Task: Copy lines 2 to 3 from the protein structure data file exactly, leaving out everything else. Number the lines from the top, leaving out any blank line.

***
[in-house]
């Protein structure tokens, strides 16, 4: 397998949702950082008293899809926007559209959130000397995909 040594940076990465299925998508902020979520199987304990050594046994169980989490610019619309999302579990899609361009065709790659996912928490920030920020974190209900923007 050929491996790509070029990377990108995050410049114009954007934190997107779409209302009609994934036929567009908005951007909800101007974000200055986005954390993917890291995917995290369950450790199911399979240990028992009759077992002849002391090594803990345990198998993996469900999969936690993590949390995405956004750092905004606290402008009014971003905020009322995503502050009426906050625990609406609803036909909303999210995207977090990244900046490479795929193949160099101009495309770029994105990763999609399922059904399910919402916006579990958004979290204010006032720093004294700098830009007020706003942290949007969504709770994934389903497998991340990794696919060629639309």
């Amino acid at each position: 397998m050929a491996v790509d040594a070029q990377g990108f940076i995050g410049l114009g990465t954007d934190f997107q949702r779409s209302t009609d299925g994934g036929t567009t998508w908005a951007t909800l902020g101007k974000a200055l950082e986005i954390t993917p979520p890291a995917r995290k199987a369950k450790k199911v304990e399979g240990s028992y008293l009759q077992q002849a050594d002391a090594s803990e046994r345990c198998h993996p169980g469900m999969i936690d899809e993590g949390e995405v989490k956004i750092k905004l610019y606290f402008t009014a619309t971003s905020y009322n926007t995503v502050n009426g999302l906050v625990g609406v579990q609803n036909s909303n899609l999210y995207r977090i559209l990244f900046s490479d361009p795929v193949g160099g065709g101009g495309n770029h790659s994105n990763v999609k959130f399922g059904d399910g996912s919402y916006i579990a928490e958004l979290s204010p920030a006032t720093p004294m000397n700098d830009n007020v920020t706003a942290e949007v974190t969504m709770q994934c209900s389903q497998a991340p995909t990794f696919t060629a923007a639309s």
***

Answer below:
């Protein structure tokens, strides 16, 4: 397998949702950082008293899809926007559209959130000397995909 040594940076990465299925998508902020979520199987304990050594046994169980989490610019619309999302579990899609361009065709790659996912928490920030920020974190209900923007 050929491996790509070029990377990108995050410049114009954007934190997107779409209302009609994934036929567009908005951007909800101007974000200055986005954390993917890291995917995290369950450790199911399979240990028992009759077992002849002391090594803990345990198998993996469900999969936690993590949390995405956004750092905004606290402008009014971003905020009322995503502050009426906050625990609406609803036909909303999210995207977090990244900046490479795929193949160099101009495309770029994105990763999609399922059904399910919402916006579990958004979290204010006032720093004294700098830009007020706003942290949007969504709770994934389903497998991340990794696919060629639309």
């Amino acid at each position: 397998m050929a491996v790509d040594a070029q990377g990108f940076i995050g410049l114009g990465t954007d934190f997107q949702r779409s209302t009609d299925g994934g036929t567009t998508w908005a951007t909800l902020g101007k974000a200055l950082e986005i954390t993917p979520p890291a995917r995290k199987a369950k450790k199911v304990e399979g240990s028992y008293l009759q077992q002849a050594d002391a090594s803990e046994r345990c198998h993996p169980g469900m999969i936690d899809e993590g949390e995405v989490k956004i750092k905004l610019y606290f402008t009014a619309t971003s905020y009322n926007t995503v502050n009426g999302l906050v625990g609406v579990q609803n036909s909303n899609l999210y995207r977090i559209l990244f900046s490479d361009p795929v193949g160099g065709g101009g495309n770029h790659s994105n990763v999609k959130f399922g059904d399910g996912s919402y916006i579990a928490e958004l979290s204010p920030a006032t720093p004294m000397n700098d830009n007020v920020t706003a942290e949007v974190t969504m709770q994934c209900s389903q497998a991340p995909t990794f696919t060629a923007a639309s």